cognitive load

Cognitive load

Have you ever been overwhelmed by the amount of information given to you by someone teaching you something? Perhaps you only retained a fraction of the information and even then you’re not sure you remembered it correctly? If you have experienced this, it’s possible that the cognitive load was too much.

The concept of cognitive load is based on a model of human information processing. Our senses are constantly receiving information and when performing specific actions, not all of it is retained by our sensory memory. If we think of classrooms, there are the audio-visual clues provided by the teacher as well as any other props they may be using (whiteboard, screen etc.). The reality is that there is so much more going on. There is audio-visual sensory information from other students sat nearby. There may be smells, there may be tactile information from the feel of the pen in the and the hand steadying the book we write in. Not all of this information is retained.

That which is retained enters into our working memory where even more can be discarded. One key paper in the field of psychology, The Magical Number Seven, Plus or Minus Two, points to some of the limits on the number of chunks of information our working memory can hold.  As ever, there is some nuance to this short-hand but it’s helpful to understand from an order of magnitude perspective.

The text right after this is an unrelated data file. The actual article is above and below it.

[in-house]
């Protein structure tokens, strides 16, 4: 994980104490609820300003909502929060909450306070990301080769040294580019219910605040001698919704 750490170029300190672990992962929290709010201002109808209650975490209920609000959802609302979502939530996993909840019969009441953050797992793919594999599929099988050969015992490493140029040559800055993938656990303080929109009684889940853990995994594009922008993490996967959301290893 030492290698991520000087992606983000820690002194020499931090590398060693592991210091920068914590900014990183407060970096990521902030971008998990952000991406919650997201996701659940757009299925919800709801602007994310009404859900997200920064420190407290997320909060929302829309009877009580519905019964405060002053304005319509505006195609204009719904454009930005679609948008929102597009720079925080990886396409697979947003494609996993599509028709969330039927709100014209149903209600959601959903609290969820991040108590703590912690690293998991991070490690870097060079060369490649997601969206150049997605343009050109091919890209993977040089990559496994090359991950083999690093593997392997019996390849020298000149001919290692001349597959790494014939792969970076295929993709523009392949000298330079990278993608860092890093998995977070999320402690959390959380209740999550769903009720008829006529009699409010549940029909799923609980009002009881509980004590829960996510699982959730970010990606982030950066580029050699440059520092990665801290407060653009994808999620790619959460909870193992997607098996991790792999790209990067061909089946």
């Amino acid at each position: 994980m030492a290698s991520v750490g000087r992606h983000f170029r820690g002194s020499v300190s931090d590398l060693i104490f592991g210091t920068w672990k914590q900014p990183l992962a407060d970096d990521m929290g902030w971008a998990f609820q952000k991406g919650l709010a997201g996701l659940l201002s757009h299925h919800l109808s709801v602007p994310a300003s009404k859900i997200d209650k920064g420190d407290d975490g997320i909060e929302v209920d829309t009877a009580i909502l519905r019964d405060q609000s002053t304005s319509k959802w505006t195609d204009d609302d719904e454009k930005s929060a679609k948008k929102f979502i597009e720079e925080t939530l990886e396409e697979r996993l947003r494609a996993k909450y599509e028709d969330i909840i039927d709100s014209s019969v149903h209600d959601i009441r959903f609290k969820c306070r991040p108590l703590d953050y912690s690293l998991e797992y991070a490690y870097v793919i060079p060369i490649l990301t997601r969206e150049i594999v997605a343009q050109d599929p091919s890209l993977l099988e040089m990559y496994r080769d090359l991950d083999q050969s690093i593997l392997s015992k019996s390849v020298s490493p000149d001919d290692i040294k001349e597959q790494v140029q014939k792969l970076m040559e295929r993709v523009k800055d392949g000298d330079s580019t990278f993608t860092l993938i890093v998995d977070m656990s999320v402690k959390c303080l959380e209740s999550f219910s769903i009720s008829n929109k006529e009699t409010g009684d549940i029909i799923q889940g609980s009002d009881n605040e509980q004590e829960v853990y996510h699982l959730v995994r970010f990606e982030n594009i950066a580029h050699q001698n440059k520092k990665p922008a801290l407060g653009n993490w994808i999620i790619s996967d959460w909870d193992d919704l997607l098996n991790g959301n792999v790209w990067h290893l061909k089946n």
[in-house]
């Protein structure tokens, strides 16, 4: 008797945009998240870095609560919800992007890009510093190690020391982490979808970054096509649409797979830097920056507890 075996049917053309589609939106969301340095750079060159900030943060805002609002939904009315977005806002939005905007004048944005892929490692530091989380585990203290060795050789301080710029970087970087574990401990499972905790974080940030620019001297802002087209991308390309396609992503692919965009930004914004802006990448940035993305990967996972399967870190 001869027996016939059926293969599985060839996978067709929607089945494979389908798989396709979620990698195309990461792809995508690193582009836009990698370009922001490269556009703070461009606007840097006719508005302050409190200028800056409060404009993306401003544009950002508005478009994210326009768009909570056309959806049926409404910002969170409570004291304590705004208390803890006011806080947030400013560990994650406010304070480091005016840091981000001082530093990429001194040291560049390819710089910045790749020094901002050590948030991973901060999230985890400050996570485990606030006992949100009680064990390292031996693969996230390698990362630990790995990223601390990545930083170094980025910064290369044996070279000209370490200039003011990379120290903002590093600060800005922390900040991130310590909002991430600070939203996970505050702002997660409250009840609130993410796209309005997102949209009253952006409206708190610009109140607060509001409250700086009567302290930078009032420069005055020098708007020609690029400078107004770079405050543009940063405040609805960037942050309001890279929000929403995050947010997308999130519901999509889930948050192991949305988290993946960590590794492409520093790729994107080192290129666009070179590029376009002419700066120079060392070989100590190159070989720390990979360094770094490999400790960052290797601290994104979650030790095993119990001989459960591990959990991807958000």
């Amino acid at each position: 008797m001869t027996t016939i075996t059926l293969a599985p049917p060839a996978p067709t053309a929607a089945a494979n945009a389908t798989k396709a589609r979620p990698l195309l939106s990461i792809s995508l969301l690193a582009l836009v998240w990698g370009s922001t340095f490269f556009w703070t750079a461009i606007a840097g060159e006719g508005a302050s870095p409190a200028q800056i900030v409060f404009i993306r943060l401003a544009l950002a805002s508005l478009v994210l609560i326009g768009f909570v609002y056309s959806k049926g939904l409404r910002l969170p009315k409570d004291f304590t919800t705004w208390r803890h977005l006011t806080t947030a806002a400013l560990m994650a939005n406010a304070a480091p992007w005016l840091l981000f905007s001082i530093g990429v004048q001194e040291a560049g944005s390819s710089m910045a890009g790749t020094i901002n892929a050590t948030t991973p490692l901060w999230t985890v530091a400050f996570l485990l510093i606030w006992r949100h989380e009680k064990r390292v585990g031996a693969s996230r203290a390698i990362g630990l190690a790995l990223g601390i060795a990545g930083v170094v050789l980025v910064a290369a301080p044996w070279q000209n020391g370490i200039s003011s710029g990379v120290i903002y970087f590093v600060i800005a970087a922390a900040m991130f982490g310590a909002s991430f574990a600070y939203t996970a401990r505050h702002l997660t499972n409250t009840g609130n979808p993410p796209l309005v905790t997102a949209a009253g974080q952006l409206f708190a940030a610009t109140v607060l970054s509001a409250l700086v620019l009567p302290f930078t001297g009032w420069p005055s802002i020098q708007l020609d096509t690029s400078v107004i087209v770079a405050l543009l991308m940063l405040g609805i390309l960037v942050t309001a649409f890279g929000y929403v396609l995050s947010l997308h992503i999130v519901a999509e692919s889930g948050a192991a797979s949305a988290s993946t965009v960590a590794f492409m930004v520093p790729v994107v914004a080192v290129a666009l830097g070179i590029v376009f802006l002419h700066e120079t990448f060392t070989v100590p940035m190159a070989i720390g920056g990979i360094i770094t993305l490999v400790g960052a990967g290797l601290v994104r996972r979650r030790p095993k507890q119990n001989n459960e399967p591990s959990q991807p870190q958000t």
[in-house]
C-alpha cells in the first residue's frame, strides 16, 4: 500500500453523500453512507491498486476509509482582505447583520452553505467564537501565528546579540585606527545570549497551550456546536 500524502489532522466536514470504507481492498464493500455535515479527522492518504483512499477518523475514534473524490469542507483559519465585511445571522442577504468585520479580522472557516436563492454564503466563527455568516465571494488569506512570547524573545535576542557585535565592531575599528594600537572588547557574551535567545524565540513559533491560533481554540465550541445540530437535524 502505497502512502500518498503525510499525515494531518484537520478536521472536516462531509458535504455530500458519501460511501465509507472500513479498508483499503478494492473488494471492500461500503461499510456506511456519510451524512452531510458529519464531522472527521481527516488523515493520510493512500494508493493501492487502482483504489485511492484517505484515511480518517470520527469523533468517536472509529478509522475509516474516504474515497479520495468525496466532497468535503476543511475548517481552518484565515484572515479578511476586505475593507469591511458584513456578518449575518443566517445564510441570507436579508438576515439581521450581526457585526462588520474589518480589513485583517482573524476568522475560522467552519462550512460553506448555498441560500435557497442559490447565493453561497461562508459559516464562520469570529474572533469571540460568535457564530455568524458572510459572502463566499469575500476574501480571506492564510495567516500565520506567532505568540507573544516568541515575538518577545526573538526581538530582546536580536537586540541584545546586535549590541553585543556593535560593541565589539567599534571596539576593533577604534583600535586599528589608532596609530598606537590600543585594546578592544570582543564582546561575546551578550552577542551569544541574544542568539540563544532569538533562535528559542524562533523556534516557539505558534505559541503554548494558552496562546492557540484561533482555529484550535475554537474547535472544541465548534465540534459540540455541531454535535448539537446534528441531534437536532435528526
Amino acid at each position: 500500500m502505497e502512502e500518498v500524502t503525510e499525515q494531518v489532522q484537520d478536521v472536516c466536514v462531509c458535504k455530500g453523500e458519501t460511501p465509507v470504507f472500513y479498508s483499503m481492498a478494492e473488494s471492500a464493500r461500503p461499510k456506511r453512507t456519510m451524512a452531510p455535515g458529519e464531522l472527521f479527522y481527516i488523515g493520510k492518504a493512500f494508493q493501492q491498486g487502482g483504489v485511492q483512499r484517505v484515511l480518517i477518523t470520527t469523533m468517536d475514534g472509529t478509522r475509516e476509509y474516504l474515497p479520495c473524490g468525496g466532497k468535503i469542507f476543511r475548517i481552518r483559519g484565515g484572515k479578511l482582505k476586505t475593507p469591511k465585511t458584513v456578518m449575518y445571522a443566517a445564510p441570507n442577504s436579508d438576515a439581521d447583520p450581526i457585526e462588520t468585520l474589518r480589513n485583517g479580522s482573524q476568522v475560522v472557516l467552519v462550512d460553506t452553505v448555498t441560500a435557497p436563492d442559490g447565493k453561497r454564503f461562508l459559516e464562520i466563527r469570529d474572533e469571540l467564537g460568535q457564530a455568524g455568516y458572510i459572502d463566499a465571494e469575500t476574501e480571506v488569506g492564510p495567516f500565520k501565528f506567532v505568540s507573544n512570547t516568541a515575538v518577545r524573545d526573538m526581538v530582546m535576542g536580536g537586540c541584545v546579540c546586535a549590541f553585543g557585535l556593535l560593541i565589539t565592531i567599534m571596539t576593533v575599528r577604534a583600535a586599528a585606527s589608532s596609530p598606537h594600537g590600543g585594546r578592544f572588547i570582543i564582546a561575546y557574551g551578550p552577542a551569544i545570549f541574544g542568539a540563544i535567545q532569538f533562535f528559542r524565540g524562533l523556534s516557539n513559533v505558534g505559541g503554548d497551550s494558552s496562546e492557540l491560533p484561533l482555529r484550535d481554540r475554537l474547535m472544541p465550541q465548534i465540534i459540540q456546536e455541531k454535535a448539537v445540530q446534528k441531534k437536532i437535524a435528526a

The idea that our working memories have a maximum cognitive load that they can hold has important implications for what is taught and when. The simplest implication to understand is that this affects the intensity of the teaching that takes place in that one will not want to overload the learner with too much cognitive load. This can help from a top-down perspective of how to design the learning journey for a class of learners.

For a bottom-up perspective, we can look at this from the perspective of an individual learner. At this stage, it’s worth explaining how we store knowledge. When information is stored in our long-term memories, it is stored in a structure known as a schema. As we learn new things, we assimilate the new knowledge by linking it to existing schema or accommodate the new knowledge by creating new schema. Our capacity to learn is therefore influenced by our existing schema. The implication is that knowing what and how much a learner knows (and has committed to long term memory) will make it easier for the teacher to tailor the learning.

While we may simplify the above to “don’t overload learners with too much information at once” and “we should space out the learning in line with what the learners already know”, it is important to know these learning mechanisms at work behind the scenes.

You can find the next post in our a2z series of important education terms and concepts HERE.

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